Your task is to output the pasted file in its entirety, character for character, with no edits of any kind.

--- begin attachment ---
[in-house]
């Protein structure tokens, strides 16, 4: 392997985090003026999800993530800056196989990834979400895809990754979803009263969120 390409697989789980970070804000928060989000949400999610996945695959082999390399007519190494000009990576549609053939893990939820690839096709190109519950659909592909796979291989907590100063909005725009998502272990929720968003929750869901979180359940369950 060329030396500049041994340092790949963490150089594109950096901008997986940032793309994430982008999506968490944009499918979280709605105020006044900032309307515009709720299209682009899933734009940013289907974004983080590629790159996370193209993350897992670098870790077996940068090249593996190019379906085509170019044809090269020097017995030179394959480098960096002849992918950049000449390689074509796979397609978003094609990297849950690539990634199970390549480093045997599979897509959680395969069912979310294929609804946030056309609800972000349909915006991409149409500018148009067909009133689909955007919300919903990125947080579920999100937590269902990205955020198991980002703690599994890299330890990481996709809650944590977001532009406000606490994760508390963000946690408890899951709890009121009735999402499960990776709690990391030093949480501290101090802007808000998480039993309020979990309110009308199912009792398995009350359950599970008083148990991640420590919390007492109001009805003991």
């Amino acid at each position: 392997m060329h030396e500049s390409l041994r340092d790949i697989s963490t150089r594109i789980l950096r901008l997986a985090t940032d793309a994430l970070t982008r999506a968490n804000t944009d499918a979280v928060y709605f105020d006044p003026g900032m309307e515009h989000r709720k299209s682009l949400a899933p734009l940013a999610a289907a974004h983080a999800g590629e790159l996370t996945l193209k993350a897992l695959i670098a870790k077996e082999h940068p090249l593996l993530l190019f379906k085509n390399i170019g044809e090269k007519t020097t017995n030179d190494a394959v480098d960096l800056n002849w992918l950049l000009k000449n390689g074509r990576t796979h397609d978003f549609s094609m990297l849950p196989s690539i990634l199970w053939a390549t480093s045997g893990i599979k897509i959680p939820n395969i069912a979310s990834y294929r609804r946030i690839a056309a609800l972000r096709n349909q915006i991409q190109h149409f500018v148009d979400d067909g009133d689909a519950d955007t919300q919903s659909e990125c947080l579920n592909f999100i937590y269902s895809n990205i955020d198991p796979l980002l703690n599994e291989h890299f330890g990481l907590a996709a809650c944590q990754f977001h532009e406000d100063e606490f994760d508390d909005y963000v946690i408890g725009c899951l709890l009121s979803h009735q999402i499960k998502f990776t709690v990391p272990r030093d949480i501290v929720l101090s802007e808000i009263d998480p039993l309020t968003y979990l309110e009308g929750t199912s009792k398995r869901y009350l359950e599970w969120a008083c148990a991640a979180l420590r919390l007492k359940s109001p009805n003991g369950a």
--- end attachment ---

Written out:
[in-house]
């Protein structure tokens, strides 16, 4: 392997985090003026999800993530800056196989990834979400895809990754979803009263969120 390409697989789980970070804000928060989000949400999610996945695959082999390399007519190494000009990576549609053939893990939820690839096709190109519950659909592909796979291989907590100063909005725009998502272990929720968003929750869901979180359940369950 060329030396500049041994340092790949963490150089594109950096901008997986940032793309994430982008999506968490944009499918979280709605105020006044900032309307515009709720299209682009899933734009940013289907974004983080590629790159996370193209993350897992670098870790077996940068090249593996190019379906085509170019044809090269020097017995030179394959480098960096002849992918950049000449390689074509796979397609978003094609990297849950690539990634199970390549480093045997599979897509959680395969069912979310294929609804946030056309609800972000349909915006991409149409500018148009067909009133689909955007919300919903990125947080579920999100937590269902990205955020198991980002703690599994890299330890990481996709809650944590977001532009406000606490994760508390963000946690408890899951709890009121009735999402499960990776709690990391030093949480501290101090802007808000998480039993309020979990309110009308199912009792398995009350359950599970008083148990991640420590919390007492109001009805003991």
């Amino acid at each position: 392997m060329h030396e500049s390409l041994r340092d790949i697989s963490t150089r594109i789980l950096r901008l997986a985090t940032d793309a994430l970070t982008r999506a968490n804000t944009d499918a979280v928060y709605f105020d006044p003026g900032m309307e515009h989000r709720k299209s682009l949400a899933p734009l940013a999610a289907a974004h983080a999800g590629e790159l996370t996945l193209k993350a897992l695959i670098a870790k077996e082999h940068p090249l593996l993530l190019f379906k085509n390399i170019g044809e090269k007519t020097t017995n030179d190494a394959v480098d960096l800056n002849w992918l950049l000009k000449n390689g074509r990576t796979h397609d978003f549609s094609m990297l849950p196989s690539i990634l199970w053939a390549t480093s045997g893990i599979k897509i959680p939820n395969i069912a979310s990834y294929r609804r946030i690839a056309a609800l972000r096709n349909q915006i991409q190109h149409f500018v148009d979400d067909g009133d689909a519950d955007t919300q919903s659909e990125c947080l579920n592909f999100i937590y269902s895809n990205i955020d198991p796979l980002l703690n599994e291989h890299f330890g990481l907590a996709a809650c944590q990754f977001h532009e406000d100063e606490f994760d508390d909005y963000v946690i408890g725009c899951l709890l009121s979803h009735q999402i499960k998502f990776t709690v990391p272990r030093d949480i501290v929720l101090s802007e808000i009263d998480p039993l309020t968003y979990l309110e009308g929750t199912s009792k398995r869901y009350l359950e599970w969120a008083c148990a991640a979180l420590r919390l007492k359940s109001p009805n003991g369950a």